In Margaret Drabble's wonderful novel The Ice Age, a provincial reporter is sent out to write a story about a shady real estate magnate. To his vast surprise, he falls in love with the guy—his energy, his sense of fun, his determination to make the world bend to his will. Suddenly the reporter finds his own work pointless and his quiet life of dutiful domesticity pathetic. He quits journalism and goes to work for the magnate and sure enough it's incredibly exciting and he feels alive as never before—until the inevitable disaster. Moral: When intellectuals (I'm using the term broadly) get crushes on Men of Action, their judgment is terrible. Beethoven (briefly) admired Napoleon; Ezra Pound loved Mussolini; a whole raft of writers and artists thought Stalin was a great humanitarian He-Man.
Denby's crush on the Big Men of the boom is essentially of this sort. He's not just looking to make money. He's looking "to be in the swim, to find the winners, find the vitality—Julia Roberts bursting into a room." He likes greed because it fuels creativity, promotes refined pleasures like the array of glorious food on sale at Fairway and that Audi A6, and so on—but does it? "I admired Donald Trump," he writes, "hero of the burnished cigarette case in Columbus Circle, because he got things done, but I hated Trump's taste, his ruthlessness, his sneer, his destructive passions." David, David, run that by me again! You admire Trump for his ability to accomplish things you consider harmful, wrong, and ugly?
As he mentions several times, this isn't a terrific moment for movie criticism, and criticism is already a derivative mode, dependent on the creative energies of the people who actually make what the critic discusses. Perhaps the very act of whipping up your interest in the Erin Brockovich or Matrix of the week so you can write 1,500 really smart words about it produces a hunger for enthusiasm—a bent toward the larger-than-life. I mean, every week movie critics have to produce reams of words about films that, were they books, would get 200 words in the "Briefly Noted" column. Moreover, unlike book critics, movie critics hover on the edges of a world that is all about wealth, power, beauty, sex, fantasy, fame, and flamboyance. It's a world that (unlike the world of books) the vast majority of Americans find profoundly fascinating while not caring all that much about you, the critic, at all. Talk about frustrating!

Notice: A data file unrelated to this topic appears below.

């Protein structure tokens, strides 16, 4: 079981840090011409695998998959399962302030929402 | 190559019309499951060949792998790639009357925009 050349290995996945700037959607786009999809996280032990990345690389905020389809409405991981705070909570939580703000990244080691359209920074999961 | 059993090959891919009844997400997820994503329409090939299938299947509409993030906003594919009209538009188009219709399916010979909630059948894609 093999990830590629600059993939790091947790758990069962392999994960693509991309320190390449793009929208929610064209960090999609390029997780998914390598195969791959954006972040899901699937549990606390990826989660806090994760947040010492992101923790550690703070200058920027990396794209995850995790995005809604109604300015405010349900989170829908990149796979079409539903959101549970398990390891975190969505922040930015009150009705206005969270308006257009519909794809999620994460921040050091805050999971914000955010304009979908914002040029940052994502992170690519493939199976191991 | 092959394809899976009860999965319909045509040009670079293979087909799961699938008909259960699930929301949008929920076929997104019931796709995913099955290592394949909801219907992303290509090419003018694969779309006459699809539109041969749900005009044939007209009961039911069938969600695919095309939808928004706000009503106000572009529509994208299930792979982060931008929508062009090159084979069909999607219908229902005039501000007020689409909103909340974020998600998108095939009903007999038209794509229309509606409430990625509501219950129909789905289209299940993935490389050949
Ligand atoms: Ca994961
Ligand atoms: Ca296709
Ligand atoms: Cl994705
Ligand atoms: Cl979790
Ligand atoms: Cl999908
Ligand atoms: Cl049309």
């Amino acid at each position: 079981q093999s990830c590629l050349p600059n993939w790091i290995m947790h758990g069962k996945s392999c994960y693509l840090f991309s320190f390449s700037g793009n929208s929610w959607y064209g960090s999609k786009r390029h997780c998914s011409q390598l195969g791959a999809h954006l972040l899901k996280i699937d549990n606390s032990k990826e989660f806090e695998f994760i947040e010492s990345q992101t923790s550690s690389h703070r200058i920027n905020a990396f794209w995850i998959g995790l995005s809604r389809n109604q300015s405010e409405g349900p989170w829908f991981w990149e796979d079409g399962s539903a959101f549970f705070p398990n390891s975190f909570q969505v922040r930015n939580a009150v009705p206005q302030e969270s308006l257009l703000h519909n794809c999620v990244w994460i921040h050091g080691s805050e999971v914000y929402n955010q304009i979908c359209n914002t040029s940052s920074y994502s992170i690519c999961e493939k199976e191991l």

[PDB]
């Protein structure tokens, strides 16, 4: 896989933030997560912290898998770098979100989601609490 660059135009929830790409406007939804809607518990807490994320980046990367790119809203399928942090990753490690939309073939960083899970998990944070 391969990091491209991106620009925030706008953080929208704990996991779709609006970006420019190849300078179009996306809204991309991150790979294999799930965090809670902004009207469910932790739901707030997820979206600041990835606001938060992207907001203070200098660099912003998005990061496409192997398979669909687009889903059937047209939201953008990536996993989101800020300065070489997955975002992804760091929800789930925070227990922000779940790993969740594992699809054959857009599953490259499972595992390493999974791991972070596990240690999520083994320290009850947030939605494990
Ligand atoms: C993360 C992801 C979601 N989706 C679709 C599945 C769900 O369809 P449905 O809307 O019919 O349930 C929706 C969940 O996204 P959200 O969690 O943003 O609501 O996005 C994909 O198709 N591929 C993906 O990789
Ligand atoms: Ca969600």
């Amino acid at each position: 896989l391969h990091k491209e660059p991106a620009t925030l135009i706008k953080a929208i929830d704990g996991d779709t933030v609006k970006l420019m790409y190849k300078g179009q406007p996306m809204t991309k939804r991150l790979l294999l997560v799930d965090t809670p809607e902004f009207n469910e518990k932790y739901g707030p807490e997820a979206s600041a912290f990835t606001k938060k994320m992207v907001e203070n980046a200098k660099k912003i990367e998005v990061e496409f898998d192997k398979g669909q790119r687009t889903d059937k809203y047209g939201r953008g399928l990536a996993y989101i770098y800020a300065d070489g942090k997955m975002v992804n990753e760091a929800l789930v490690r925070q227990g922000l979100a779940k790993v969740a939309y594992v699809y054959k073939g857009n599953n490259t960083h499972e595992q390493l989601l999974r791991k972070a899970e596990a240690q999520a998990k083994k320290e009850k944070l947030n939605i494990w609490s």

Denby's crushes on Blodget, Waksal, et al., transfer the movie critic's enthusiastic and perhaps envious relation to the movies to the hard, cold world of finance. He thinks he's going to immerse himself in real life—and that's just what happens. It's just that real life was a lot realer than he bargained for.
All that makes for a very American story—a version, you might even say, of another major theme of American literature, Innocence Imperiled by Wily Sophisticates. (I know, Andy, you've pointed out that Denby's innocence is self-willed, and he partially admits that in the book.) The Great Books may not have been much of a guide to the stock market. But they certainly helped Denby craft a resonant narrative.
I should say, before we say goodbye, that for me Denby's book isn't just a cautionary tale about a fool and his money or the middle-aged solid citizen trying to put some risk and passion into his life. It also shows what happens to your sense of social solidarity when you start believing the hype that greed is good; that the market can solve all our problems; that the people who don't grasp the brass ring are dullards and sluggards and cowards. The opposite of a society governed by greed and acquisitiveness is not a society in which everyone lives in thatched huts because no one has a motive to do anything but scratch themselves. It's a society that refuses to accept, as ours does, high poverty rates, homelessness, bad public schools, closing libraries, and 43 million people without health insurance. I believe it was Thoreau who says somewhere that in the end you only get the things you go after. We're not going to cure cancer as a byproduct of making a few entrepreneurs like Sam Waksal fabulously wealthy. And we're not going to make a good society by fuelling the notion that everyone can be rich and the devil take the hindmost.
Denby ends American Sucker with an "Aristotelean ethics of greed," which is that greed is good up to a point. What point? According to Denby, you need two places to live and $5 million in liquid assets to "attain the great ends of life," which are survival, love, achievement, knowledge, and a metaphysical understanding of the meaning of life. Give me a break! He intends this as "ethics for big shots"—like they're listening. But what about solidarity, fellow feeling, the basic sense that everyone should have enough for a good life? Denby has a lot to say about the pleasures of living well, even extravagantly, and I would never deny that those pleasures are real. But what about the pleasure of knowing that what you have—good medical care, a good public school for your children, healthy food, leisure time—everyone has?
That is not a pleasure greed will ever provide.
I've enjoyed this, Andy.
Watch out for black cats,
Katha Pollitt is a columnist for the Nation and a poet and essayist. Andy Serwer is an editor at large at Fortune and a contributor to CNN's American Morning.